Care professionals such as doctors, health visitors, social workers, CAB and police identify people in crisis and issue them with a foodbank voucher. Foodbanks partner with a wide range of care professionals who are best placed to assess need and make sure that it is genuine"

MrsTerryPratchett Tue 20-Jan-15 18:46:52

I have worked in homelessness, SS and charities. USE THE FOOD BANK. Sorry to shout. Don't get into debt and ruin your credit in order to not use it.

If you get a new job quickly and all works out, give the food bank a donation for double. You've paid it forward then.

I see food banks as an investment in our community which, unlike payday loan companies, don't charge interest. I only wish we didn't need them.

Hatespiders Tue 20-Jan-15 18:46:56

I sincerely feel for you and admire your courage and effort to get things back on track. Do you know of a food bank near you? One has to have an authorisation from one of several agencies, but the staff at the food bank could advise you on your eligibility and how to get your 3 days' supply.
The delay in arranging benefits is a very common reason for people in your situation to be short of food.
I do hope you can get the food sorted out.
Good luck with your interviews!

CurbsideProphet Tue 20-Jan-15 18:47:34

Y A N B U. As others have said you will usually need to be referred by your GP, the Job Centre, or Social Services.

Check out The Trussel Trust for foodbanks in your area and information about them.

Best wishes to you smile

Idontseeanysontarans Tue 20-Jan-15 18:48:14

Go to CAB and see if you qualify. If you do, use the food bank - it's there for a reason! Don't let any payments bounce on the hope that a new job is round the corner.
YANBU at all, I hope they can help you thanks

EnidB Tue 20-Jan-15 18:48:59

I agree with ILovePud it doesn't sound unreasonable. Find out how you get referred and take some pressure off. Good luck

IssyStark Tue 20-Jan-15 18:51:19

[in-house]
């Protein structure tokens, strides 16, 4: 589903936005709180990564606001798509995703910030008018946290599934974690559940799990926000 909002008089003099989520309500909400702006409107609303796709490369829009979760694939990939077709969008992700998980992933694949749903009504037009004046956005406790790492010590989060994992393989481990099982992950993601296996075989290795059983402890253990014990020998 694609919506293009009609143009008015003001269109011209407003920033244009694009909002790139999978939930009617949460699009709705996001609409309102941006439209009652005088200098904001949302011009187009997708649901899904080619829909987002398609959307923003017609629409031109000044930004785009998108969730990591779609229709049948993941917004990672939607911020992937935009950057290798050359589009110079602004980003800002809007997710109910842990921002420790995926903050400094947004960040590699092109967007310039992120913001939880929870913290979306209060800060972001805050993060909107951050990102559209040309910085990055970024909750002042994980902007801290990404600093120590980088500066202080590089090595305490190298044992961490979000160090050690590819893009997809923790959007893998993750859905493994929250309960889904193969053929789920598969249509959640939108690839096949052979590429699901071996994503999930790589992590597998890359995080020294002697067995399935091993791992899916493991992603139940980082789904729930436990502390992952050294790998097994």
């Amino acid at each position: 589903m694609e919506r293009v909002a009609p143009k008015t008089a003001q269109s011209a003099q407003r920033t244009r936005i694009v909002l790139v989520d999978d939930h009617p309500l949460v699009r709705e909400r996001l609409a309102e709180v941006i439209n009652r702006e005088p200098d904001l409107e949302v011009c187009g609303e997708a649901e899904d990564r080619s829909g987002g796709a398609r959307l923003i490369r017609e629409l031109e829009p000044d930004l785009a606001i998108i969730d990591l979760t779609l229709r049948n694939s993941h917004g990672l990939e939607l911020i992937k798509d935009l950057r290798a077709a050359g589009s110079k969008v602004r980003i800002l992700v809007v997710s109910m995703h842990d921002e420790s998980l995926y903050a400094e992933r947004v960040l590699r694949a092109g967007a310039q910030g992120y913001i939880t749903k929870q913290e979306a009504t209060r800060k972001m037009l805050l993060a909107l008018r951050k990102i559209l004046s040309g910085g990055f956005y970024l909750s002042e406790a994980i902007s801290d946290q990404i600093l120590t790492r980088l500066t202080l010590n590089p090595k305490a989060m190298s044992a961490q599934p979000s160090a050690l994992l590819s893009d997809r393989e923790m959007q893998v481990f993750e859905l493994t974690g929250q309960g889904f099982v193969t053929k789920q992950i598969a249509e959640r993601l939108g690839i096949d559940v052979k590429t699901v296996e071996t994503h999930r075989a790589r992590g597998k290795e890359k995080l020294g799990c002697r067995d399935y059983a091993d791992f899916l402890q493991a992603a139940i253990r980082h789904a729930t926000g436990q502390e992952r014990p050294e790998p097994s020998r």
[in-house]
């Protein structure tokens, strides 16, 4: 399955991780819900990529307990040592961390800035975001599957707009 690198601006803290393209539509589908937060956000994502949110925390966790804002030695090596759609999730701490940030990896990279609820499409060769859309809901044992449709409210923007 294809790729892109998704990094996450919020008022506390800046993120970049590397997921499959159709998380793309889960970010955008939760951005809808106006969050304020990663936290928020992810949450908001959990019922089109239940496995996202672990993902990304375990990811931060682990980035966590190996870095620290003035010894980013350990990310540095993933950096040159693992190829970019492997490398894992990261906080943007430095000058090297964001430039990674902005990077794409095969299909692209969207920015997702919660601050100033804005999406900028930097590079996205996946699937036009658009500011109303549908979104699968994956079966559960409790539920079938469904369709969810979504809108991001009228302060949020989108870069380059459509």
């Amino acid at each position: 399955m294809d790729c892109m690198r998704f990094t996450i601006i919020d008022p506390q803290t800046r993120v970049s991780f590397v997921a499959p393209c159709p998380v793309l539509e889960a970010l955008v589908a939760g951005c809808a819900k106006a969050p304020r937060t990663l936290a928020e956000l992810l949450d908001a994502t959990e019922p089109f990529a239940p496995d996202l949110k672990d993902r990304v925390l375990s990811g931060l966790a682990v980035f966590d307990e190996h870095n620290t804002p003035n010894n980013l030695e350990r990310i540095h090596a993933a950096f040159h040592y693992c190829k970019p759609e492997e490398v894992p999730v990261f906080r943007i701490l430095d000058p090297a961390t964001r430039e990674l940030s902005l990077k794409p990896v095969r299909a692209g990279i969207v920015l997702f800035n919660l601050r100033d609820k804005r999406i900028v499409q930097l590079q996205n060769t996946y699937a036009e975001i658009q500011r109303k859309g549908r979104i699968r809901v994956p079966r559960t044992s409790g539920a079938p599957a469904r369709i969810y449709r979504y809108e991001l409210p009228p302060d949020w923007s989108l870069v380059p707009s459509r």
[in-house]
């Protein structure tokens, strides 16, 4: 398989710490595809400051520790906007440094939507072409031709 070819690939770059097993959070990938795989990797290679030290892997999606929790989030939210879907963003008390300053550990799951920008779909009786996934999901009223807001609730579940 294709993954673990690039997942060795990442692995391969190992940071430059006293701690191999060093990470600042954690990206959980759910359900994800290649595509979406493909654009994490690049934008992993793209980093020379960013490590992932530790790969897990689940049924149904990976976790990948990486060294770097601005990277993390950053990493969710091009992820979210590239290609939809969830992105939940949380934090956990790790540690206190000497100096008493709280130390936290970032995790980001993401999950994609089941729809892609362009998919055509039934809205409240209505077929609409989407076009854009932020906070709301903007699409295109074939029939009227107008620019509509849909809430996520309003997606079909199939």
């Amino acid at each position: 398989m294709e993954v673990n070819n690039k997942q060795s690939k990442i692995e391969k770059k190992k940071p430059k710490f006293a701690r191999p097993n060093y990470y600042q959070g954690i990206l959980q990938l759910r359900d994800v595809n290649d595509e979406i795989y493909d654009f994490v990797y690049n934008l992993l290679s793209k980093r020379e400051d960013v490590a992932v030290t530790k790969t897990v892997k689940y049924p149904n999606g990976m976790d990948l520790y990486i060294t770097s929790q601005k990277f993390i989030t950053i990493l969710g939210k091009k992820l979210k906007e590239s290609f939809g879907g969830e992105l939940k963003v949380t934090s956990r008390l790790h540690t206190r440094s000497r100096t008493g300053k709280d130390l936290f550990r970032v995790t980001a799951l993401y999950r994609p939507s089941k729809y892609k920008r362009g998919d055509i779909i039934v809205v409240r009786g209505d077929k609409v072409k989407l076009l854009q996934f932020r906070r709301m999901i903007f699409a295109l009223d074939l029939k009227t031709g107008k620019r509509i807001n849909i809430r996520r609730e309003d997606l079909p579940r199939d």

Contact them. They can only say no.

If they say yes and you do get job soon and get back on your feet financially (good luck with the interviews btw), then you can always donate to the Food Bank by way of thank you. What goes around, comes around.

QuestionsaboutDS Tue 20-Jan-15 18:53:29

Absolutely - if you can get a referral then do it with a clear conscience - this sort of temporary wage/benefit gap is the reason for loads of food bank useage and it's exactly what they're there for.

Donate back when you're on your feet again if you can - but don't feel guilty whatever.

Pumpkinpositive Tue 20-Jan-15 18:57:11

I used to volunteer at a soup kitchen. Most of the regulars came in everyday for the evening meal, which was free. The menu consisted of soup (meat or veggie), various meat or cheese sandwiches and tea/coffee/squash and a cake. Banal and repetitive, but fairly nutritious.

People were free to stay and eat in the dining hall or take their food away in a bag. Quite a few people used to take enough sandwiches for their breakfast/lunch the next day and even when management wasn't looking leftover milk or tea bags.

If I were experiencing financial hardship, I'd have no qualms about picking up food there.

Good luck with the job interviews! thanks

betweenmarchandmay Tue 20-Jan-15 18:59:32

Don't see why it would be unreasonable; I think a lot of people think that they should be one step away from starvation which is unlikely!